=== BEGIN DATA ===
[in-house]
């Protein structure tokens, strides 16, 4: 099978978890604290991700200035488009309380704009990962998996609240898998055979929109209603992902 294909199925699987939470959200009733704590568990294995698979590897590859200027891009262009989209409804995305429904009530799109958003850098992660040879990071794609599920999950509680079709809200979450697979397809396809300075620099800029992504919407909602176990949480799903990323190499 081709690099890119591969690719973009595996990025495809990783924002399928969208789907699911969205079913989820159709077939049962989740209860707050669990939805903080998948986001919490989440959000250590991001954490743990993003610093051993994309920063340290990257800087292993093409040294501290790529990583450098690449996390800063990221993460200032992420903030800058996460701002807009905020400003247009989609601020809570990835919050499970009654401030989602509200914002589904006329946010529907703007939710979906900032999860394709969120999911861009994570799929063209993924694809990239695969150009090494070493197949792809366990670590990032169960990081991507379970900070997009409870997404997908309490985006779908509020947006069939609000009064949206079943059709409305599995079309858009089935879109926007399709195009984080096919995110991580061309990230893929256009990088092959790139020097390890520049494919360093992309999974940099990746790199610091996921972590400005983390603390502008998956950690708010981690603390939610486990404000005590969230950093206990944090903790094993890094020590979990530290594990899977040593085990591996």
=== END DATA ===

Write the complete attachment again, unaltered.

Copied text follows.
[in-house]
């Protein structure tokens, strides 16, 4: 099978978890604290991700200035488009309380704009990962998996609240898998055979929109209603992902 294909199925699987939470959200009733704590568990294995698979590897590859200027891009262009989209409804995305429904009530799109958003850098992660040879990071794609599920999950509680079709809200979450697979397809396809300075620099800029992504919407909602176990949480799903990323190499 081709690099890119591969690719973009595996990025495809990783924002399928969208789907699911969205079913989820159709077939049962989740209860707050669990939805903080998948986001919490989440959000250590991001954490743990993003610093051993994309920063340290990257800087292993093409040294501290790529990583450098690449996390800063990221993460200032992420903030800058996460701002807009905020400003247009989609601020809570990835919050499970009654401030989602509200914002589904006329946010529907703007939710979906900032999860394709969120999911861009994570799929063209993924694809990239695969150009090494070493197949792809366990670590990032169960990081991507379970900070997009409870997404997908309490985006779908509020947006069939609000009064949206079943059709409305599995079309858009089935879109926007399709195009984080096919995110991580061309990230893929256009990088092959790139020097390890520049494919360093992309999974940099990746790199610091996921972590400005983390603390502008998956950690708010981690603390939610486990404000005590969230950093206990944090903790094993890094020590979990530290594990899977040593085990591996």